I loved reading about the planets: Red, Willerby, Clear, and Anza. I liked the religions versus spirituality explorations of all the different people and places. I liked how even tiny details are throw in, like the concern of black hair care with such dry spacecraft air. I liked them building houses and the sense of community. I felt a sense of joy, a celebration of science, art, love, and life…all being overshadowed by the war that is coming, the war that is already here. This has an end, and yet there is still a the threat coming from planet Main and Saxe isn’t going away. This was so good. Could a follow up novel be as good? I don’t know, but want to find out, soon.

The cover design is by Roe Horvat. It has a space feel, and communicates danger, but not the intricate nature of this novel.

Sales Link:  Amazon | Beaten Track Publishing |

Book Details:

Kindle Edition and paperback from the publisher, 318 pages
Published August 29th 2019 by Beaten Track Publishing
ASINB 07WNDCBGD

A Chaos Moondrawn Review: The Witchstone Amulet by Mason Thomas

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Rating: 4.25 stars out of 5

What helps makes this successful for me is that Hunter is well established as a character, and the reader is immersed in his POV, before anything extraordinary happens. Hunter’s choices, based on who he is as a person, lead him to another realm after he follows a thief stealing his mother’s brooch. This is a typical portal story of moving between worlds, but it’s very well written. Thrown into action in the enemy territory of the Heneran lands, a tense truce is formed between Hunter and the thief Dax as they try to survive. Once they are near out of enemy territory, Hunter meets the Rebellion forces–a ragtag band of people living in a camp in the wilderness and gets thrown into politics against the Crown. As the setting shifts to the capital city of Andreya, he learns more about his new world and how to survive in it. His world crumbles as he starts to question everything he thought he knew, including about his own mother. I felt like I was getting pulled in and figuring things out more quickly than Hunter, which is a clever way of getting the reader invested.

There are really only four main side characters that help the reader to more emotionally connect with the story and move in along in different ways. Glimpses of the rebel leader Quinnar are intriguing. Is he a good man? A good leader? Or does he just want power for himself? Because it’s Hunter’s POV, I was never really sure. It’s always welcome to have a strong, capable female character like Zinnuvial. Uri’s situation is played for sympathy, but I found it frustrating. Corrad at first comes off as a mean bully, but thankfully is a bit more nuanced than that in the end. The most interesting character is always Hunter. Because there isn’t another POV, and the story is focused on developing Hunter and the actual plot, I felt like I didn’t know Dax as well as I would have liked.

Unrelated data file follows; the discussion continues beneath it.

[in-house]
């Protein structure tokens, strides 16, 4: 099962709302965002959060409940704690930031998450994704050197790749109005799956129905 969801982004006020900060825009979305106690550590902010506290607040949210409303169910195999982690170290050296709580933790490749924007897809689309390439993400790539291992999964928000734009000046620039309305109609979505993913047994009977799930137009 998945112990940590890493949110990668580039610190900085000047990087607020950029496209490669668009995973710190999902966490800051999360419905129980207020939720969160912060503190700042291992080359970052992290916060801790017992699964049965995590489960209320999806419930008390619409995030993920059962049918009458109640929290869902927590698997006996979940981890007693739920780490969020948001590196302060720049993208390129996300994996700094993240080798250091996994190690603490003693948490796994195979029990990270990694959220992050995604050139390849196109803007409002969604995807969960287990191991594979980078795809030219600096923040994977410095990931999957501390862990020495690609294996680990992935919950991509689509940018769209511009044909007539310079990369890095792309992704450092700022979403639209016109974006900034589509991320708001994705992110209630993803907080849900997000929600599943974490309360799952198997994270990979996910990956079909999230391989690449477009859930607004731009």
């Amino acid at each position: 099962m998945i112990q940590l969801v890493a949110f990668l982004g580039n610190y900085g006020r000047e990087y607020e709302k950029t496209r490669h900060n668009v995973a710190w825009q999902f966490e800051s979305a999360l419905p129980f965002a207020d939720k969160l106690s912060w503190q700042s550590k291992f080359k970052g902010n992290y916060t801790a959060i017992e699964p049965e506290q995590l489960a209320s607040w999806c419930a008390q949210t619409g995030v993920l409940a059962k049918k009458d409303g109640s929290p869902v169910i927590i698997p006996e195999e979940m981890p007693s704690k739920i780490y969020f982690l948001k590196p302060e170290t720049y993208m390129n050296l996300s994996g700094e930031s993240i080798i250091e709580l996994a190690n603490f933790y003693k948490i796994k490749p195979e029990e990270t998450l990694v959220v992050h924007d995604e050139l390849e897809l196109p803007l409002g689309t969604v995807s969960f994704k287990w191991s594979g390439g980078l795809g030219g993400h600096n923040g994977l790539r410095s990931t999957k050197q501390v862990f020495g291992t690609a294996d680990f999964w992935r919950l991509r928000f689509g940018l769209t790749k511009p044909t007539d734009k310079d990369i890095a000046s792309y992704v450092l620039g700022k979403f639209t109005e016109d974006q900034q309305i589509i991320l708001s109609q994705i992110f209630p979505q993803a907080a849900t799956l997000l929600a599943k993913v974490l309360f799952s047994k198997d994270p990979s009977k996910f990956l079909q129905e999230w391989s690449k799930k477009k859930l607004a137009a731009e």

Hunter makes a good everyman; but he makes an even better hero. The character is written in such a way that there was always meant to be more for him, for his life. The author works hard at making this believable: that a modern man from Chicago could end up learning to flourish in a more difficult and brutal time without having grown up with the knowledge and skills everyone else would have. Hunter proves himself to be adaptable and able to listen and learn when under duress. The actions scenes are well written, helping to continually build the tension until the satisfying final confrontation. His relationship with Dax is a slow burn from enemies to lovers. Even after the sex, it only clicks into place when Hunter proves how clever, brave, and capable his is–making him a great match for Dax, someone Dax can really respect. It’s only when I thought back about the story that I realized in only takes place within a very short period of time, which lessens the believability. Then, there is the final chapter, which gives the happily ever after, whilst still leaving room for a new adventure as Dax and Hunter look to the future. It is clear there have been atrocities on both sides of this war and it will take time to right wrongs, so the story between the Humans of this world and the Henerans could go in many directions.

Cover Art: Tiferet Design. Rich and interesting, it absolutely works for the story and character.

 

Sales Links:

Dreamspinner Press |   Amazon

Book Details:

ebook, 293 pages
Expected publication: August 27th 2019 by Dreamspinner Press
Original Title The Witchstone Amulet
ISBN 139781644055311
Edition Language English

A Chaos Moondrawn Review: The Exile Prince (The Castaway Prince #2) by Isabelle Adler

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Rating: 4 stars out of 5

This is a short novella starting six months after the previous story, The Castaway Prince. You could read this as a standalone with no issues, but it would be more enjoyable read in order. Prince Stephan of Seveihar is living in the southern kingdom of Segor with his lover and former servant, Warren. They’ve sold Stephan’s jewels to set up a Mercantile business. Revelling in the openness and acceptance of Stephan in Segor, they have not been discreet. The previous story made clear Stephan is a crossdresser. He identified as male. This book is a bit murkier in the gender bending. Stephan’s brother Robert has ascended the throne and declared war between Seveihar and their rival Esnia. He sees Stephan as a threat, even in exile.

The annoying part of this is, once again, Stephan dismisses Warren’s concerns for his safety. Warren also has concerns about Stephan being too young and that the peril may be the reason they are together. This story solidifies their relationship, moving beyond friendship and lust, to a deeper love where they choose one another above all else. Their choices become their life, as they flee from Robert’s wrath. This doesn’t have a lot of detailed world-building, just enough to understand the surroundings in term of a seaside town with an Indian or Middle Eastern feel. In the epilogue, the reader gets a view of King Robert that signals this story is not over. I couldn’t help but think people get the ruler they deserve when they let hate and intolerance reign. I fully expect at least one more story to wrap up this story arc. Would people rather have an unstable tyrant or a caring cross-dresser as their king? Time will tell.